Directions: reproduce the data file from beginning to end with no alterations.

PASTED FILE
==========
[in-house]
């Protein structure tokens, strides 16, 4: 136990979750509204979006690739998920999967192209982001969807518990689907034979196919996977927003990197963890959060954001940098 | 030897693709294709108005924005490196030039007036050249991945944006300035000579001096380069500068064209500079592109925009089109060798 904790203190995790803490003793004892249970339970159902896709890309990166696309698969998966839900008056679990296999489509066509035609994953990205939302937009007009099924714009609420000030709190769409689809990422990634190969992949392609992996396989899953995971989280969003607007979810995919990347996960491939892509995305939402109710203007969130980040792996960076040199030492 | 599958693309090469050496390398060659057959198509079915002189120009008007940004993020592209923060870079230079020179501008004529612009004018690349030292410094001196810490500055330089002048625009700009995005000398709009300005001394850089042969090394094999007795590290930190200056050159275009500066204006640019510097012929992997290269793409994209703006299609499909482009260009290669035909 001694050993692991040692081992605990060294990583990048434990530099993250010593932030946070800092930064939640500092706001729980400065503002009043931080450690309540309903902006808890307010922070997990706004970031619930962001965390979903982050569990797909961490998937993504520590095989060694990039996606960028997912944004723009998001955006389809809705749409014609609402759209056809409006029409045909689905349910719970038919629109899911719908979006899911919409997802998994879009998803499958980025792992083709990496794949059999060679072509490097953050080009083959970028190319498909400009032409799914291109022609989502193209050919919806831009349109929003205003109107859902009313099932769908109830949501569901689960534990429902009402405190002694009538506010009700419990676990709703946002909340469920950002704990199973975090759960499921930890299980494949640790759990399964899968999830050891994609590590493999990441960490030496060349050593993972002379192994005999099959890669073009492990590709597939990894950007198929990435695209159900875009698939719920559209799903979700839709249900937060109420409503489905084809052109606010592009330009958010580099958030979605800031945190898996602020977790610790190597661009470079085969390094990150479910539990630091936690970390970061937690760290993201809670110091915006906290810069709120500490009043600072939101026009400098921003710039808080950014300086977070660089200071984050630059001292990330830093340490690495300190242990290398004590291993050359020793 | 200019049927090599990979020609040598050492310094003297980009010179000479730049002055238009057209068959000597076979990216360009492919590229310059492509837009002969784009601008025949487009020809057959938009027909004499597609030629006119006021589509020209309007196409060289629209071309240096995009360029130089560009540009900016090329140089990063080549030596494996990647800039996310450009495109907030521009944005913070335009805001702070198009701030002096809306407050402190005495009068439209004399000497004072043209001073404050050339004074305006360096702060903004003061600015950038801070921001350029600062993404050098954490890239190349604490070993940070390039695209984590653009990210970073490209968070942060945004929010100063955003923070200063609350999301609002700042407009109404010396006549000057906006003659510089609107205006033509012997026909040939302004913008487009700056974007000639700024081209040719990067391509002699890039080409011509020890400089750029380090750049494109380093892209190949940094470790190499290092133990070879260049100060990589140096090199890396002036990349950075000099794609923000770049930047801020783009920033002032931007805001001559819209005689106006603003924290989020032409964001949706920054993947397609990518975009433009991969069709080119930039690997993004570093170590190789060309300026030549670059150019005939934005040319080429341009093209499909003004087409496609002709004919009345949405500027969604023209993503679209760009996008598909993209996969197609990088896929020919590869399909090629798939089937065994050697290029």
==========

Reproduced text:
[in-house]
């Protein structure tokens, strides 16, 4: 136990979750509204979006690739998920999967192209982001969807518990689907034979196919996977927003990197963890959060954001940098 | 030897693709294709108005924005490196030039007036050249991945944006300035000579001096380069500068064209500079592109925009089109060798 904790203190995790803490003793004892249970339970159902896709890309990166696309698969998966839900008056679990296999489509066509035609994953990205939302937009007009099924714009609420000030709190769409689809990422990634190969992949392609992996396989899953995971989280969003607007979810995919990347996960491939892509995305939402109710203007969130980040792996960076040199030492 | 599958693309090469050496390398060659057959198509079915002189120009008007940004993020592209923060870079230079020179501008004529612009004018690349030292410094001196810490500055330089002048625009700009995005000398709009300005001394850089042969090394094999007795590290930190200056050159275009500066204006640019510097012929992997290269793409994209703006299609499909482009260009290669035909 001694050993692991040692081992605990060294990583990048434990530099993250010593932030946070800092930064939640500092706001729980400065503002009043931080450690309540309903902006808890307010922070997990706004970031619930962001965390979903982050569990797909961490998937993504520590095989060694990039996606960028997912944004723009998001955006389809809705749409014609609402759209056809409006029409045909689905349910719970038919629109899911719908979006899911919409997802998994879009998803499958980025792992083709990496794949059999060679072509490097953050080009083959970028190319498909400009032409799914291109022609989502193209050919919806831009349109929003205003109107859902009313099932769908109830949501569901689960534990429902009402405190002694009538506010009700419990676990709703946002909340469920950002704990199973975090759960499921930890299980494949640790759990399964899968999830050891994609590590493999990441960490030496060349050593993972002379192994005999099959890669073009492990590709597939990894950007198929990435695209159900875009698939719920559209799903979700839709249900937060109420409503489905084809052109606010592009330009958010580099958030979605800031945190898996602020977790610790190597661009470079085969390094990150479910539990630091936690970390970061937690760290993201809670110091915006906290810069709120500490009043600072939101026009400098921003710039808080950014300086977070660089200071984050630059001292990330830093340490690495300190242990290398004590291993050359020793 | 200019049927090599990979020609040598050492310094003297980009010179000479730049002055238009057209068959000597076979990216360009492919590229310059492509837009002969784009601008025949487009020809057959938009027909004499597609030629006119006021589509020209309007196409060289629209071309240096995009360029130089560009540009900016090329140089990063080549030596494996990647800039996310450009495109907030521009944005913070335009805001702070198009701030002096809306407050402190005495009068439209004399000497004072043209001073404050050339004074305006360096702060903004003061600015950038801070921001350029600062993404050098954490890239190349604490070993940070390039695209984590653009990210970073490209968070942060945004929010100063955003923070200063609350999301609002700042407009109404010396006549000057906006003659510089609107205006033509012997026909040939302004913008487009700056974007000639700024081209040719990067391509002699890039080409011509020890400089750029380090750049494109380093892209190949940094470790190499290092133990070879260049100060990589140096090199890396002036990349950075000099794609923000770049930047801020783009920033002032931007805001001559819209005689106006603003924290989020032409964001949706920054993947397609990518975009433009991969069709080119930039690997993004570093170590190789060309300026030549670059150019005939934005040319080429341009093209499909003004087409496609002709004919009345949405500027969604023209993503679209760009996008598909993209996969197609990088896929020919590869399909090629798939089937065994050697290029």